Waste Not
Recycling Isn’t Enough:
Our Goal Should Be ‘Uncycling’

On a practical level, we simply cannot recycle our way out of the damage that plastic waste is doing to our world, our environment and ourselves. That’s why it's time to consider uncycling — or reducing our use of single-use plastics down to zero.

You finish lunch and stand in front of a rainbow-hued collection of trash bins, each with a specific and clearly labeled purpose. You drop your compostables into the green one, your plastic into the blue one and whatever’s left into the brown one. You then hop into the hybrid or electric vehicle of your choice and drive off with a small sense of satisfaction that you’ve just made the world a more sustainable place.

But, have you?

The harsh truth is that, whether you put your empty water bottle into the correct-colored can or just chuck it straight down a storm drain, it’s likely going to end up in the same place: floating in the ocean with billions of other bits of plastic waste. Recycling as a concept is a noble and worthy endeavor; but unfortunately, the reality has fallen far short of what’s needed to significantly reduce the amount of waste entering our ecosystem, especially in the case of single-use plastics.

A study released by the Environmental Protection Agency found that in 2018, just under 9 percent of the 35.7 million tons of consumer plastic created in the US were recycled into new products. And while that is a depressingly low number, a second study by Bennington College found that it had actually fallen to 5 percent by 2021. Another study, by McKinsey, found that approximately five to ten million metric tons of plastic waste were dumped into the ocean in 2018 — that number grew as the pandemic caused a surge in demand for single-use plastic products including face masks, gloves, hospital gowns and other related medical equipment. These numbers make clear that recycling alone will not make a significant dent in the mountains of waste that are flooding into our oceans, waterways and landfills.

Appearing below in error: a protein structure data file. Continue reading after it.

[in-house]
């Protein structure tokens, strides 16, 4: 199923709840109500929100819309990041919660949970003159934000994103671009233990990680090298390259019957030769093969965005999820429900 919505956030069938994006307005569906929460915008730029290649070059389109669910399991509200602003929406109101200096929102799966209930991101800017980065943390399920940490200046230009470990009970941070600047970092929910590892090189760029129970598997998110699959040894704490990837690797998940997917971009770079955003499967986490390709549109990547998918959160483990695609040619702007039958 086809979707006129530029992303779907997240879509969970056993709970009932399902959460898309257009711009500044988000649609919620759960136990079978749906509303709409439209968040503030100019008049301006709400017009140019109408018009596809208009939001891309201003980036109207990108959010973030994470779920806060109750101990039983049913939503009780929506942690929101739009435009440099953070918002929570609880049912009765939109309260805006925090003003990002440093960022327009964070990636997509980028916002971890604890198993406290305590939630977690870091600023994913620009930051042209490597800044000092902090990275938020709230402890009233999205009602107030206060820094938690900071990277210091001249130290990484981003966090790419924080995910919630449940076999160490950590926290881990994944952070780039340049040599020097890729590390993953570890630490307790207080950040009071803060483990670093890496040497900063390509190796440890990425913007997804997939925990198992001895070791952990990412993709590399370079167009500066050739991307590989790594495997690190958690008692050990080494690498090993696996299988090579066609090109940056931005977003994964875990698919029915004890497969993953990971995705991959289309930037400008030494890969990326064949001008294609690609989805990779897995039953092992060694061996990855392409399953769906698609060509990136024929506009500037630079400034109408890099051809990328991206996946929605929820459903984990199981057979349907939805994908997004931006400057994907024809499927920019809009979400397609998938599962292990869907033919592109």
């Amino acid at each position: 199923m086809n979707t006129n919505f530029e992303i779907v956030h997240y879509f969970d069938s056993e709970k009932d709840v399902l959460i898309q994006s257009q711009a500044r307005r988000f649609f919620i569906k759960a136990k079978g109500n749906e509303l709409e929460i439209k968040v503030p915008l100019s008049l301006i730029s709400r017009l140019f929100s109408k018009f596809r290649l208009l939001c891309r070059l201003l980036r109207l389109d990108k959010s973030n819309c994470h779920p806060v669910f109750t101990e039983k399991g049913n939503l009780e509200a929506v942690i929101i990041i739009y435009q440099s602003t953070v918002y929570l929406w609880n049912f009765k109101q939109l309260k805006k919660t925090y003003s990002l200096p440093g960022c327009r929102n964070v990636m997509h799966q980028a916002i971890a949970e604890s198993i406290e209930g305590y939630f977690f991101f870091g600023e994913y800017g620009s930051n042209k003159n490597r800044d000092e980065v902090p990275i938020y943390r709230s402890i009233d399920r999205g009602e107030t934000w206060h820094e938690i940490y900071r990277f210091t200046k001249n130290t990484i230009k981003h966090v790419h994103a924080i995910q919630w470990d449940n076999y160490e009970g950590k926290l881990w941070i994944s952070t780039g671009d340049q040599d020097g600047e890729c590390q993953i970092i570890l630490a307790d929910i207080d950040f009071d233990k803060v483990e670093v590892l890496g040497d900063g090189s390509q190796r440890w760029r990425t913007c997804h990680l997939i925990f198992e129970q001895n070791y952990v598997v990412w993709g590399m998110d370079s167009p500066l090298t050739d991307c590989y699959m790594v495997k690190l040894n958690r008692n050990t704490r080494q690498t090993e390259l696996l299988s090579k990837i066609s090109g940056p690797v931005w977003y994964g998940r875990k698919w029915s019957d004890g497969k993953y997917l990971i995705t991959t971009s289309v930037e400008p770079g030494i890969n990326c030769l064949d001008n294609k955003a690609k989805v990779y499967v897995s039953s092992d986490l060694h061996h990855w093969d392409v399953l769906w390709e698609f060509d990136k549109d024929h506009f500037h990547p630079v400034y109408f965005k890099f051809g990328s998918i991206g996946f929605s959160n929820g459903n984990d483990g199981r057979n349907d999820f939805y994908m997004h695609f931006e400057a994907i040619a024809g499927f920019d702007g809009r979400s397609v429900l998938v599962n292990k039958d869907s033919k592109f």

It is not hyperbole to say that the plastic waste filling our oceans represents a natural disaster — plastic makes up 80 percent of marine debris. This is not only deadly to sea life — it also breaks down and eventually finds its way back into our own bodies in the form of microplastics.

As if that weren’t enough, the manufacturing of plastic bottles is also a major contributor to climate change — with the production of just four single-use bottles releasing enough emissions to be the equivalent of driving one mile in your car.

One of the main reasons that recycling falls short is that new or “virgin” plastic remains cheaper to buy than recycled plastic. Additionally, the trade in recycled plastic was severely disrupted in 2018 when China — which once imported half of the world’s recyclable plastic waste — banned its importation; and several other Southeast Asian countries followed suit.

On a practical level, we simply cannot recycle our way out of the damage that plastic waste is doing to our world, our environment and ourselves. That’s why it's time to consider the concept of uncycling — or reducing our use of single-use plastic products down to zero.

On the individual level, this can feel daunting, considering the scope of the problem; but there are several ways that we can, within our own lives, actively contribute to reducing plastic waste.

One of the simplest and most effective solutions is to use a refillable water bottle instead of a single-use plastic one. The average US consumer drank just over 45 gallons of bottled water in 2020, and the standard plastic water bottle size is 16.9 ounces. That means a single person switching to a reusable water bottle could save roughly 340 plastic water bottles a year. Expand that number out to a family or even a community or business, and you can see how just one small shift can reduce the amount of plastic clogging up our ecosystem by thousands of bottles.

While there is no one miracle solution to protecting our environment, phasing out our need for single-use plastics — from straws to shopping bags to coffee lids — is one of the most powerful steps that we can take as individuals to end this plastic disaster and build a more sustainable world. By simply switching from a disposable water bottle to a reusable one, we can make a real and measurable impact on how much of this non-biodegradable waste pollutes our most precious resources.

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